Anyway, I’m glad to hear that Padders is safe and well. I was not one of the people who emailed him to check however, as I had completely forgotten that he was over there. I somehow got the dates mixed up and didn’t think he was going to be over there for another week or so.

You can read more of Padders’ account of what happened from his perspective over at The Right Aussie.

Samuel

March 15th, 2011 at 02:04am

Movie Review: The Adjustment Bureau

On Thursday I went to Shepparton to see The Adjustment Bureau which seemed to have the most appealing plot of the current crop of movies screening at cinemas (I’ll wait for the DVD release of The King’s Speech…it’s not my cinema-going cup of tea) and I’m pleased to say that I wasn’t disappointed.

Matt Damon stars as a New York Congressman whose life is turned upside down when, after losing a Senate election and taking a job in private industries, an error, not of his own doing, brings him face-to-face with the agents of fate known as The Adjustment Bureau who are in the middle of “adjusting” the people he works with.

This, combined with a chance meeting with the love of his life, places him in direct conflict with the agents of fate, and in a battle for the right to his own free will…a battle which could see him “reset” (code for “lobotomised”) at any moment.

The story is surprisingly palatable given the many directions in which it could have been taken…and for people like me who are a tad paranoid and conspiratorial at the best of times, it’s interesting to see someone else’s take on the idea of secret forces controlling our lives. Thankfully this isn’t another “the government is controlling you” movie, and without giving anything away, is something much more imaginative and believable.

The story progresses at a nice pace and the backstory for the plot is surprisingly well thought out for this genre of movie. In fact, the only real criticism I have of the movie is that the ending seemed a tad abrupt, and I got the impression that a few scenes in the back half of the movie were deleted which may have provided a bit more detail and made the end seem slightly more complete.

That said, an extra ten or twenty minutes of the movie may very well have been more than the plot could sustain.

The casting was a credit to the movie and contributed greatly to the telling of the story. I’m a great believer that big name stars can be just as much of a distraction as a drawcard to movies, and this was the sort of movie which couldn’t afford many distractions. The lack of particularly big names (Matt Damon excluded, hey, you need at least one big name to get people through the door, and Matt did a great job) helped to keep me engaged in the story, and for the most part the casting seemed to match the characters nicely.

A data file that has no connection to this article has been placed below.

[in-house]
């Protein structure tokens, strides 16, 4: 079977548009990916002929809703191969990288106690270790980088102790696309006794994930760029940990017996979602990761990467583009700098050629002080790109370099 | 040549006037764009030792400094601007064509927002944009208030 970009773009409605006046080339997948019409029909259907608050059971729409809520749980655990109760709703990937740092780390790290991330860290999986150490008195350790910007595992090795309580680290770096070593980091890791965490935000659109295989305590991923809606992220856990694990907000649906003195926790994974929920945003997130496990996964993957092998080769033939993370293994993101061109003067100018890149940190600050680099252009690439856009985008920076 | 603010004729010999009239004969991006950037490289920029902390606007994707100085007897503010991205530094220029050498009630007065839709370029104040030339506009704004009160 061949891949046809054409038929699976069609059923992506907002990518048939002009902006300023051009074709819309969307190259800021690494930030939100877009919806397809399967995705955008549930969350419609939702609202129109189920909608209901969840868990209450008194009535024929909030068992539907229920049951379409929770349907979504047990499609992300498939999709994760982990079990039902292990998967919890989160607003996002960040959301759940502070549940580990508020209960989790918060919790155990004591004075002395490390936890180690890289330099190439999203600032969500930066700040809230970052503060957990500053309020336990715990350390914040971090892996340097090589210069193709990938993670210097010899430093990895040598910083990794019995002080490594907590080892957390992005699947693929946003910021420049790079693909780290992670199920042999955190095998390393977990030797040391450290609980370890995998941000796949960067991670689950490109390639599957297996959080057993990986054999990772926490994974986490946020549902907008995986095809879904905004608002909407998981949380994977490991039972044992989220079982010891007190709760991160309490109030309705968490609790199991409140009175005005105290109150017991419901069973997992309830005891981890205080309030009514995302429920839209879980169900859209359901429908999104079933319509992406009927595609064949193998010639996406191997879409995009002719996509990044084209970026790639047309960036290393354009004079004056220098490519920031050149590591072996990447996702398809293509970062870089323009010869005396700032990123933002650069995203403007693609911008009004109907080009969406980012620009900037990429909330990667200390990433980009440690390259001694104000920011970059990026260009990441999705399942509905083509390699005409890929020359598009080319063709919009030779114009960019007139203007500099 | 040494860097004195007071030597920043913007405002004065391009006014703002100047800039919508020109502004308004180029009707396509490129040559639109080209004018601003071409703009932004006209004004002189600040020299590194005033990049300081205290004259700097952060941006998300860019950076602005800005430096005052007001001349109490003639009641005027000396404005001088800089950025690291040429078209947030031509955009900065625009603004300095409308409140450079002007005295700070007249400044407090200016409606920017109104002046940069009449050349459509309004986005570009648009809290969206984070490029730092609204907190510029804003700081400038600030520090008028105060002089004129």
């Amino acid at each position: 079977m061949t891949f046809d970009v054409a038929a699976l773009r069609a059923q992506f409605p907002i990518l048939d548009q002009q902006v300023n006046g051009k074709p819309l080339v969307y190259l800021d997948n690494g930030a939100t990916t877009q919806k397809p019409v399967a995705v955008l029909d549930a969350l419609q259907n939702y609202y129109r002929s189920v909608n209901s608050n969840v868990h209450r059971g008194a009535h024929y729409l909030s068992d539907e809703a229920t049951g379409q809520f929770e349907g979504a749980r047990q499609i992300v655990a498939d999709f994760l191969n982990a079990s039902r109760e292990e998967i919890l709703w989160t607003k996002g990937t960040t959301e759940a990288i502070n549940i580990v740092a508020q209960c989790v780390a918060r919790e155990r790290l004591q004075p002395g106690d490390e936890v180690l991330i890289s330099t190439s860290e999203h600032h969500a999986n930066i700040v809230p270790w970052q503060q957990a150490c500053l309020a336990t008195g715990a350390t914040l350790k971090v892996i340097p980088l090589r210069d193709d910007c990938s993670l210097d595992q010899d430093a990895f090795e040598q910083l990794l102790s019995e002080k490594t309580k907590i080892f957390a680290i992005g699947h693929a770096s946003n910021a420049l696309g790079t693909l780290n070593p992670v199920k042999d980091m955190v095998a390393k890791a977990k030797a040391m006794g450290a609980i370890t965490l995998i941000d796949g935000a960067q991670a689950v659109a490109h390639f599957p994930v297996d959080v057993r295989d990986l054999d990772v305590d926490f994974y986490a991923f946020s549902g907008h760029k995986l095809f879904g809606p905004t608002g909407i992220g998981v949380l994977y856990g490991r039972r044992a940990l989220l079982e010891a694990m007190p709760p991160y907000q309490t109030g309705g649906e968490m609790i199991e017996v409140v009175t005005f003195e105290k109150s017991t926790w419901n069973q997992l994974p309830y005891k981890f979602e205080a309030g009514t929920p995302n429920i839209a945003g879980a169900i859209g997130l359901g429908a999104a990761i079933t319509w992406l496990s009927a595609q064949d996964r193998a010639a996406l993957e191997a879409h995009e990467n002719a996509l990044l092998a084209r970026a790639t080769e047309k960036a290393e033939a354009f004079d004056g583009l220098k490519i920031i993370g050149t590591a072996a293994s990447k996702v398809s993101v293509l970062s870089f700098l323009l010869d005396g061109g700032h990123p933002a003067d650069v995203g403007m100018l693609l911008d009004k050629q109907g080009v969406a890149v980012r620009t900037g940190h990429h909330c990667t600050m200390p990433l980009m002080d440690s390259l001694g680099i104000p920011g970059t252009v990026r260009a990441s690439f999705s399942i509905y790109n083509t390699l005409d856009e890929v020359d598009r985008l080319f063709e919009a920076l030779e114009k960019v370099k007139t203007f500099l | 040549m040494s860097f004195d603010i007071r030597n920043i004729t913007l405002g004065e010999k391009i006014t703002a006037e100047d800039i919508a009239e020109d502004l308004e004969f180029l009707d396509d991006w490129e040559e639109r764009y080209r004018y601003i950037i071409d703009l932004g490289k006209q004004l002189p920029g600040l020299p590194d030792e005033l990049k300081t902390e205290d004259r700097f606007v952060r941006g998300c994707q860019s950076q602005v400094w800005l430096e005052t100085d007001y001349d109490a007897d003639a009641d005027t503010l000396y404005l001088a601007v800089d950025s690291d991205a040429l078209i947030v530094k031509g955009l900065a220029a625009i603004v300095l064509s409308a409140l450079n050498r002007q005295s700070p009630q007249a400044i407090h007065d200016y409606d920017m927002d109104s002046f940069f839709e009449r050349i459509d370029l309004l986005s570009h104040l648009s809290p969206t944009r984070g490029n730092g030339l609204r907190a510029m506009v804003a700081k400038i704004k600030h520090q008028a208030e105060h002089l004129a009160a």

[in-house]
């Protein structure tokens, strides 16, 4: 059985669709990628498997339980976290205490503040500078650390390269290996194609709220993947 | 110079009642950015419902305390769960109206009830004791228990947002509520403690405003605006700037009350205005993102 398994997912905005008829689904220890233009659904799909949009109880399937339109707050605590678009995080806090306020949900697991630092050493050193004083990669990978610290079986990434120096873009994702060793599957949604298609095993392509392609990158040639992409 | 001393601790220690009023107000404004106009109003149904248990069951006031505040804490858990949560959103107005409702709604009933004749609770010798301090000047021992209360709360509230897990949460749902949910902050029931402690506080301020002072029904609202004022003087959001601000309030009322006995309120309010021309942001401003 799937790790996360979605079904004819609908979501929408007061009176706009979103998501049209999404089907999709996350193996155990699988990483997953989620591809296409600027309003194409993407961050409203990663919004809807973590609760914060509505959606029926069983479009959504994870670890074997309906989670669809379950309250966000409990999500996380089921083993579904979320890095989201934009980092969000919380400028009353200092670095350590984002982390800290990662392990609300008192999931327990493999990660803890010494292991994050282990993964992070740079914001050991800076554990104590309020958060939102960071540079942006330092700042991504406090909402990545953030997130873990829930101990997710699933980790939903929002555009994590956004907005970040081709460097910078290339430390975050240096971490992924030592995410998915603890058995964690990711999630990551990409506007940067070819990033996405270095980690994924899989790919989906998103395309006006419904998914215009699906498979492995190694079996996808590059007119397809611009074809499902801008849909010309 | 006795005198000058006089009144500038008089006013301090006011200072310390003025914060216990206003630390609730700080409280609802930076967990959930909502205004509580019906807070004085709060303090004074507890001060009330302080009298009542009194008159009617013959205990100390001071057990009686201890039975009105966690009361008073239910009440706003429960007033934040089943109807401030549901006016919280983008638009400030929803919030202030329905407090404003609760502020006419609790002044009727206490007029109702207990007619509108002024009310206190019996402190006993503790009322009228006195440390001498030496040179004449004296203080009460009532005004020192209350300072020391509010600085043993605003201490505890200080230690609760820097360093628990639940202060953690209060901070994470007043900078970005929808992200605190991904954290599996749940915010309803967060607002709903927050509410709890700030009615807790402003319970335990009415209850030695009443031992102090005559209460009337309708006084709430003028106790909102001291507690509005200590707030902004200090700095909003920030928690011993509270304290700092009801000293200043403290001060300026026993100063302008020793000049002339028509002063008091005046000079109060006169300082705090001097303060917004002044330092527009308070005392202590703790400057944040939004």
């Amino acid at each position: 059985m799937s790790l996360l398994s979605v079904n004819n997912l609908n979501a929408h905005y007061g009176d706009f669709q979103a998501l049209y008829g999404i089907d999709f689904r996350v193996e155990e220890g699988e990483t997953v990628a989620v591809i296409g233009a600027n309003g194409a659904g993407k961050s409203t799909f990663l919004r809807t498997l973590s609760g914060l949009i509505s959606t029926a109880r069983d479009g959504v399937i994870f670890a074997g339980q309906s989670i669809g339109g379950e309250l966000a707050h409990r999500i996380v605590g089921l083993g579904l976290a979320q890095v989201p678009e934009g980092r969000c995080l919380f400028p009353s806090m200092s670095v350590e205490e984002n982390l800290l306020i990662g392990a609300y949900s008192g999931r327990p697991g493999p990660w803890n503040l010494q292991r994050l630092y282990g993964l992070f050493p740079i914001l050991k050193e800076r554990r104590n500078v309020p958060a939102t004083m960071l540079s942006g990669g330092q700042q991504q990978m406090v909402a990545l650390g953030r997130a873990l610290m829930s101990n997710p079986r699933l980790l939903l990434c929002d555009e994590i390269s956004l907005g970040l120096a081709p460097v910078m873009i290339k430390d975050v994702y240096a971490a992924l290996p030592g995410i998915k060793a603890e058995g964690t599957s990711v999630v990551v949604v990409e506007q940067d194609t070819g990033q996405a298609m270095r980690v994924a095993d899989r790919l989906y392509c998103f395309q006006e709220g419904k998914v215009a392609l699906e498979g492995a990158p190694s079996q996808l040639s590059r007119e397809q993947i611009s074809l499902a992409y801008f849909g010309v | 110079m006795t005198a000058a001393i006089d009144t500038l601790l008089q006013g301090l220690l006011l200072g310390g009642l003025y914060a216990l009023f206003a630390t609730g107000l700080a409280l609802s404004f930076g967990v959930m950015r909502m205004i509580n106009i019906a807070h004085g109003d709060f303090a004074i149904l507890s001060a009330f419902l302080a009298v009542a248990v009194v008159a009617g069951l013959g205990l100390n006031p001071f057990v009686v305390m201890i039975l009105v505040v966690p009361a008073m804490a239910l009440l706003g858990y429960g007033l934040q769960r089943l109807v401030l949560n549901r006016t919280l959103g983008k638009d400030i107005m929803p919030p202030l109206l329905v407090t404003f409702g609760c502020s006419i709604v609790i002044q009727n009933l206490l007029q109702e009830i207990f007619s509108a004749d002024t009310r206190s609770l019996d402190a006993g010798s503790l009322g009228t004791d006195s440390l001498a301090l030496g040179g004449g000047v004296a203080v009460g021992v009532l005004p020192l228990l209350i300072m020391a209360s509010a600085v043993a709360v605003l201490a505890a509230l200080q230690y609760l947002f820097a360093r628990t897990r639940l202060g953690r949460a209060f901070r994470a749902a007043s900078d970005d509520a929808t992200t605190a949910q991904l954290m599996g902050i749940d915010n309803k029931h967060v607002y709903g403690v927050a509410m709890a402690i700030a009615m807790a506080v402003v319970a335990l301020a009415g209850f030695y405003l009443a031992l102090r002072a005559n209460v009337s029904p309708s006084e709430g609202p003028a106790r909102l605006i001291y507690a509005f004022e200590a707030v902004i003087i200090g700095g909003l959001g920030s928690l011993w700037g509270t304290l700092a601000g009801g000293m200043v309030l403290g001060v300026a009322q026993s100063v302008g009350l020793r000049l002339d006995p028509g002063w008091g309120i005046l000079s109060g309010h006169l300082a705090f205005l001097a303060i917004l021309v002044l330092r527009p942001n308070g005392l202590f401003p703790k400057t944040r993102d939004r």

Emily Blunt was brilliant in her role and probably completed the movie. Her character was crucial to the success of the story and the film, and so of all of the cast, I think she was the best pick. Also welcome was Anthony Ruivivar (Carlos from Third Watch) appearing as an agent of The Adjustment Bureau.

MSNBC, the least credible and lowest rating of the cable news networks in the US, was mentioned a bit too often, and their panel discussion scene was just as painful as the station itself. A few less references would have been nice. That said, the news scenes were necessary for the plotline and the movie did make use of some other news outlets, so I’ll let the overuse of MSNBC pass seeing as this was an NBC Universal production, and the MSNBC studios are probably easier for them to access than the more credible news networks.

All in all, it’s not the most serious of movies (if you read the advertised synopsis and thought it was a very serious movie, then you’re going to need to learn to read again…I sure hope that nobody is going to this thing looking for a serious movie), but it is very engaging and quite believable, and above all, interesting and entertaining. I’d recommend watching it, and I look forward to owning it on DVD.

Four stars from me.

Full starFull starFull starFull starEmpty star

Samuel

March 12th, 2011 at 09:48am

It was a Labor Party ad

The ad in question the other day which Nine Melbourne aired during the Victorian State Election advertising blackout period was for the Labor Party.

ACMA’s full response to my questions about this can be found in the now-updated original story.

Samuel

March 12th, 2011 at 01:44am

Earthquake, tsunami, daylight saving, and Lawrence

An email to 2UE’s John Kerr

Hello John,

I won't say good morning because it really isn't. I feel very sorry for all of those poor people in Japan and in the countries which are being affected by the tsunami. It's dreadful, and I hope that the vast majority of people in the affected areas remain safe.

Anyway, changing the subject, I heard on the news earlier that Andrew Stoner has promised to re-evaluate the length of daylight saving after the coalition win the state election later this month. I can't tell you how sick of this discussion I am. It is very tedious having politicians change the length of daylight saving every few years…it seems that just as soon as the states settle on which dates they will all use, one of the states feels compelled to change their start and end dates for daylight saving again.